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How Will Fires Affect the Wine Business?

October 2017
 
by Andrew Adams
 
 

San Rafael, Calif.—Early estimates about the economic impact of the Northern California wildfires predict the total will extend into the billions of dollars. It’s difficult, however, to predict just how these fires will affect the 2017 vintage—much less the overall industry.

Steve Fredricks, president of Turrentine Brokerage in Novato, Calif., told Wines & Vines it appears the loss of homes and displacement of people in general could have more of an impact on the industry than any damage specific to wineries or vineyards.

Glenn Proctor, broker and partner with Ciatti Global Wine & Grape Brokers based in San Rafael, said grape picking, deliveries and fermentation management were all disrupted because of the fires and because wineries lost power and employees couldn’t get to work.

Speaking to Wines & Vines on Oct. 17, Jeff Bitter, vice president of operations for the Allied Grape Growers, said the biggest concern for growers at the moment is smoke contamination (see page 17). He said he’s heard that some wineries are rejecting any grapes that have been exposed to smoke, while others are willing to accept everything and deal with possible smoke issues later by trying to treat must or just sell the wine on the bulk market.

Even if the grapes don’t test positive for compounds that indicate smoke taint, some wineries are still rejecting grapes because they fear off-flavors that might develop much later, when the wine is in the bottle.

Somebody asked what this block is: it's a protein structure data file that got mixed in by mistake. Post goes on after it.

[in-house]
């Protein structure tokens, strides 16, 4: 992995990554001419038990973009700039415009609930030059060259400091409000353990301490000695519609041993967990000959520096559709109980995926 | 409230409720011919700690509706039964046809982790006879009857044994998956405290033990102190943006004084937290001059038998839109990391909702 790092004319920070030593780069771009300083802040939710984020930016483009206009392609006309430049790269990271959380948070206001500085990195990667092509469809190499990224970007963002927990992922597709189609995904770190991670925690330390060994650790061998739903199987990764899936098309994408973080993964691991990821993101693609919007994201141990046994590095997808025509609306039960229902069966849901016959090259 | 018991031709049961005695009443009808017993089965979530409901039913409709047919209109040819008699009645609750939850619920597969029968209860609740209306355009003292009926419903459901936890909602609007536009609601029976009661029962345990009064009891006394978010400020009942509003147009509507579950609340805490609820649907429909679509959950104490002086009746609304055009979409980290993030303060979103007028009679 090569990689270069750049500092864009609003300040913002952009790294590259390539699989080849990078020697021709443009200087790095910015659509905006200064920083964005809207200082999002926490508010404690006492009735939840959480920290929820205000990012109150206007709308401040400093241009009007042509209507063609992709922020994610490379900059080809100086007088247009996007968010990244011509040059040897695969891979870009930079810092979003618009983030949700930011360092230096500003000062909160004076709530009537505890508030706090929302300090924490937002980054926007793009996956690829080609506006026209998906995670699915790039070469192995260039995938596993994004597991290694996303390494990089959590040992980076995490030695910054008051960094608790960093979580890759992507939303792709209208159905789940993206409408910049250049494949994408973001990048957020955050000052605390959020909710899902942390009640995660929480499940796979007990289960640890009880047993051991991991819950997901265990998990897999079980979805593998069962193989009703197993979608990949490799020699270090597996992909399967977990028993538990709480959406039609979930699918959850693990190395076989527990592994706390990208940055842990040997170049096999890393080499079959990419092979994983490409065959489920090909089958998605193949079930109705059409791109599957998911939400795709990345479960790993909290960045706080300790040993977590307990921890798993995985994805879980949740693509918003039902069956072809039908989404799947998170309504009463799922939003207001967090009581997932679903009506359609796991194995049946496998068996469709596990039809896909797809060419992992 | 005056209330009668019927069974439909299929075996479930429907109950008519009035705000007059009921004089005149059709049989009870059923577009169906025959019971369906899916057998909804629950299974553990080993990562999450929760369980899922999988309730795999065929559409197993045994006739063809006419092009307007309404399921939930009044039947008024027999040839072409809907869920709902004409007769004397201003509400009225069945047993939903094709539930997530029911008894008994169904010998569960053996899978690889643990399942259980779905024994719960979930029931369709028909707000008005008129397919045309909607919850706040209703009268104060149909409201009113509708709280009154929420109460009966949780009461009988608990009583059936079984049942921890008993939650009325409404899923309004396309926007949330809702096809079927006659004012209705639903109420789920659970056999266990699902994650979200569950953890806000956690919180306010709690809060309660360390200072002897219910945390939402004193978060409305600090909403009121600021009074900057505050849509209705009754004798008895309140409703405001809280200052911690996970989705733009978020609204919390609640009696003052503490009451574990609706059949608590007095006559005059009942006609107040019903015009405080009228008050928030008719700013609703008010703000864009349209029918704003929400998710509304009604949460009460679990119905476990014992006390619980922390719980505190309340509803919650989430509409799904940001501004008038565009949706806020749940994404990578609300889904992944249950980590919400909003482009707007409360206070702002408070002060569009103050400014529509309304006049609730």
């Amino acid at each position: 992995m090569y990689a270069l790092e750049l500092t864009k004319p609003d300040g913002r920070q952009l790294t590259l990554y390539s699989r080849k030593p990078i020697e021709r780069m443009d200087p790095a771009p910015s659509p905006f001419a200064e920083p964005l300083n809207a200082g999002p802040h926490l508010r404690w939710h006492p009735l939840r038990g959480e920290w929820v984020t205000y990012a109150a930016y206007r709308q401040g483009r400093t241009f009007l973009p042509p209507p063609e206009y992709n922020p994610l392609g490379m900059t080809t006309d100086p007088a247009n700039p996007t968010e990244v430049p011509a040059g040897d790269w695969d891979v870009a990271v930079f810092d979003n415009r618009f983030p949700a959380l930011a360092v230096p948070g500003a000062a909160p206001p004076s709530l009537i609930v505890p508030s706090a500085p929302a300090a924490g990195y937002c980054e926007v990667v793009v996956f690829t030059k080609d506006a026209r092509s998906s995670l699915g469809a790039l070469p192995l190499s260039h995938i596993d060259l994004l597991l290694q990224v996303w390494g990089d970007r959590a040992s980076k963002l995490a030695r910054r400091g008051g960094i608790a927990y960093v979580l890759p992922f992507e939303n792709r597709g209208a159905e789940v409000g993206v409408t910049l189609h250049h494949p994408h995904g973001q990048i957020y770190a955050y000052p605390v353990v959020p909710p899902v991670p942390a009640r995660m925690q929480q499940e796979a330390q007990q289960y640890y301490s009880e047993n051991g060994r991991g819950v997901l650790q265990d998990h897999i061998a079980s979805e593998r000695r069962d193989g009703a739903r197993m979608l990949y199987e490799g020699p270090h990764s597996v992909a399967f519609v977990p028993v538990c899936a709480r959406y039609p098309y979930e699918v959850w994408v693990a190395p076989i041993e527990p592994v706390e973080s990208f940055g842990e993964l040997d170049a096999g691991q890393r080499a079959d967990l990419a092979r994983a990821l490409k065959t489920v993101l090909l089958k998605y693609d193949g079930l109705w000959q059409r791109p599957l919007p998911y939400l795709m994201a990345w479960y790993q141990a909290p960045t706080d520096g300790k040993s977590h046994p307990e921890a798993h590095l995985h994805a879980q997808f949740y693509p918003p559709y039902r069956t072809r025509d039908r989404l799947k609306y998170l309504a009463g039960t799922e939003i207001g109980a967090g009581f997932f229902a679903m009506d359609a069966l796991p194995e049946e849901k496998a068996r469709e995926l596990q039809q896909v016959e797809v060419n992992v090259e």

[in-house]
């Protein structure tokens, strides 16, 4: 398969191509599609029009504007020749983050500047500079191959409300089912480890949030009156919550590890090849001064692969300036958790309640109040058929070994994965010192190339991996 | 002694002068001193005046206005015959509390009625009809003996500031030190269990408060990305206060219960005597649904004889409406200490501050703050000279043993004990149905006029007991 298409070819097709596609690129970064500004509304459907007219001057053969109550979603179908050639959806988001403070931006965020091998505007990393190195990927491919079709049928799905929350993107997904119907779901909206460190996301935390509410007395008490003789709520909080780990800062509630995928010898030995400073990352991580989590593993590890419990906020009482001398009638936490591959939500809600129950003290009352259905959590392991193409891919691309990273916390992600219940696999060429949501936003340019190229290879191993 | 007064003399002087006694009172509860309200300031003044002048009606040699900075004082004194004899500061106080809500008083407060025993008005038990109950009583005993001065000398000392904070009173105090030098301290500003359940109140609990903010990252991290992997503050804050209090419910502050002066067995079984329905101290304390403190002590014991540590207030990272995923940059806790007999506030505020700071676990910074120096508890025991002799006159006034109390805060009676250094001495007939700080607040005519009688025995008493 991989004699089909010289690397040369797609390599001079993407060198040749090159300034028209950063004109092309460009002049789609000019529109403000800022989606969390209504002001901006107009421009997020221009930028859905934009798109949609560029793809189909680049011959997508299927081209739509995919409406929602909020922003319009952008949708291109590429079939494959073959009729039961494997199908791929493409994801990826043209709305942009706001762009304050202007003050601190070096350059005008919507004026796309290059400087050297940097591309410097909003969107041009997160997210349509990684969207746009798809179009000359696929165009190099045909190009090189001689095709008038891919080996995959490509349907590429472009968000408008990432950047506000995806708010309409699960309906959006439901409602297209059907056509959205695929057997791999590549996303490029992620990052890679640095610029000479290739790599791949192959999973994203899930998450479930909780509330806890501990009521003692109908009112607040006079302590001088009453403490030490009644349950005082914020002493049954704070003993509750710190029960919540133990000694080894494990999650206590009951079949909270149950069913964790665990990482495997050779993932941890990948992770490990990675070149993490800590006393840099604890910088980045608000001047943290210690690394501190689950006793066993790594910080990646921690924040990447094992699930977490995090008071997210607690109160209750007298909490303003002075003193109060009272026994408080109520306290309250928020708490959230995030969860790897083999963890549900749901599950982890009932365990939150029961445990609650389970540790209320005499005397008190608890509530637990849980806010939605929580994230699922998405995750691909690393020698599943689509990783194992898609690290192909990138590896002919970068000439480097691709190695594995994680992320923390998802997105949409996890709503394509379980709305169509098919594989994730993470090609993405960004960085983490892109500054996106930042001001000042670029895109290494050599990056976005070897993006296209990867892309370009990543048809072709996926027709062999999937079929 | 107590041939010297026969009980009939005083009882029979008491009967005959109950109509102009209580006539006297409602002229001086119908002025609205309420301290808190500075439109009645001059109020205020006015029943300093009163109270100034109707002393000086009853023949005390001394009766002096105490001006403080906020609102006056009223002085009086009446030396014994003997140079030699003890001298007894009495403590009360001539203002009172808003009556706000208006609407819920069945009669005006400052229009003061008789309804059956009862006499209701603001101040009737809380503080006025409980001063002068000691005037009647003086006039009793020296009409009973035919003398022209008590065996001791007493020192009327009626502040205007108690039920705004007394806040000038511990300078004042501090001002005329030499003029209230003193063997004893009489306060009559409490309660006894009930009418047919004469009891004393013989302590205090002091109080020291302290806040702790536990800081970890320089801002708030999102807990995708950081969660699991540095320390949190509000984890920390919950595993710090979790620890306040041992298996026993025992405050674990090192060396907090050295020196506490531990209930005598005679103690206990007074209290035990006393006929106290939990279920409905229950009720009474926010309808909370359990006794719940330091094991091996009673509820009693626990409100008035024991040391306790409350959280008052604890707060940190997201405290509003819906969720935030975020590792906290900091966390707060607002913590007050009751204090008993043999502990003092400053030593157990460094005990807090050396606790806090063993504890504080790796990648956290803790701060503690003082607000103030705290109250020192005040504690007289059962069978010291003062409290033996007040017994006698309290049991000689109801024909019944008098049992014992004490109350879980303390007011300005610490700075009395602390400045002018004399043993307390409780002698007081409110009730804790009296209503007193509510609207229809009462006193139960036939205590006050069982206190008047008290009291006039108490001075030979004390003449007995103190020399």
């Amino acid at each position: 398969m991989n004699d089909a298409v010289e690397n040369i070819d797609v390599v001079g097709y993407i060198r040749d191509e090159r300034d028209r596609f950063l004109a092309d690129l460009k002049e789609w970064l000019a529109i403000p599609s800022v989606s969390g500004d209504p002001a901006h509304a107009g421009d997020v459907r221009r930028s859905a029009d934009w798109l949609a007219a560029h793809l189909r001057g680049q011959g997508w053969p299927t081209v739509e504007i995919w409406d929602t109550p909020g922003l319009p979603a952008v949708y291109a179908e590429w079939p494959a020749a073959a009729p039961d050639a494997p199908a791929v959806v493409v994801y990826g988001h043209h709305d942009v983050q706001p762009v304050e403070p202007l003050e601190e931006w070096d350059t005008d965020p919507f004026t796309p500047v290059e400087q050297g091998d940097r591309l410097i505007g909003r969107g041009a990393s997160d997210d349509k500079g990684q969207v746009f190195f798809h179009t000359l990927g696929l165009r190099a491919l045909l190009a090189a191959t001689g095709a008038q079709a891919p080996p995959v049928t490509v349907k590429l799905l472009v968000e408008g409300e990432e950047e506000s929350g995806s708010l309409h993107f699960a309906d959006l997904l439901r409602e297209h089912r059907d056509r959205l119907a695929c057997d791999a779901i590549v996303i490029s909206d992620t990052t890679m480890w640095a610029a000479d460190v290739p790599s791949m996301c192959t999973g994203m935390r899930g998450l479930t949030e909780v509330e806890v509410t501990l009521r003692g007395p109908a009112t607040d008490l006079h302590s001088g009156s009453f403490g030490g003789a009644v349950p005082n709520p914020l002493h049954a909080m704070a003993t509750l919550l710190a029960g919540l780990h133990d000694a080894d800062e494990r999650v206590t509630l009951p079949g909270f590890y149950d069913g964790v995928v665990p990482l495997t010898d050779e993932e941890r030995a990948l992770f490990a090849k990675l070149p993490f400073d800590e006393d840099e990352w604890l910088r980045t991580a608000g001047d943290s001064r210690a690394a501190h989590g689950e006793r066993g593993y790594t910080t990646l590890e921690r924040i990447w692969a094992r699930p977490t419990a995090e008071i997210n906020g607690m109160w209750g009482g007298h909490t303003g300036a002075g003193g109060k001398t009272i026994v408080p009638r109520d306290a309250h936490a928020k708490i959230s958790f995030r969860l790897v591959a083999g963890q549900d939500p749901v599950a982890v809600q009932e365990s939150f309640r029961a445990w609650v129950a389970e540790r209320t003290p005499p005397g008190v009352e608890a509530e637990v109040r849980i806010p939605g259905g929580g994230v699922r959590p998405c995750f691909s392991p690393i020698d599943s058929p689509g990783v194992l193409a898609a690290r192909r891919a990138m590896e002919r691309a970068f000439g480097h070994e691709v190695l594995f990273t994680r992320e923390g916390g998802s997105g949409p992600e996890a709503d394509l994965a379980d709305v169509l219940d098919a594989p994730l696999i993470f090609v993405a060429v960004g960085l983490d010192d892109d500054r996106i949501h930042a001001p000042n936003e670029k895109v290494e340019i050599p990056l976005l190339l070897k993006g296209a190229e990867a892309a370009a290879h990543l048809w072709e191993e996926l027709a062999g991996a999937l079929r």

Of particular concern is the Napa County Cabernet Sauvignon harvest, which was far from complete prior to the fires. On Oct. 18, the Napa Valley Vintners released a statement about the fires “based on reports from some of the region’s largest wineries” saying 90% of the county’s grapes by volume were picked before the fires started.

Much of Napa Valley’s Cabernet crop is owned by wineries, and Bitter said it’s going to be interesting to see how those companies deal with any grapes affected by smoke.

The result could be much more Napa Valley wines hitting the bulk market because the grapes were declassified by a winery or rejected by a winery and vinified by the grower. The grapes also could have been picked prior to the fires and then sold at a premium price on the open market. He said there could be a “pretty big chasm” between the high and low prices for bulk Napa Cab based on the presence or potential of smoke contamination.
 

 
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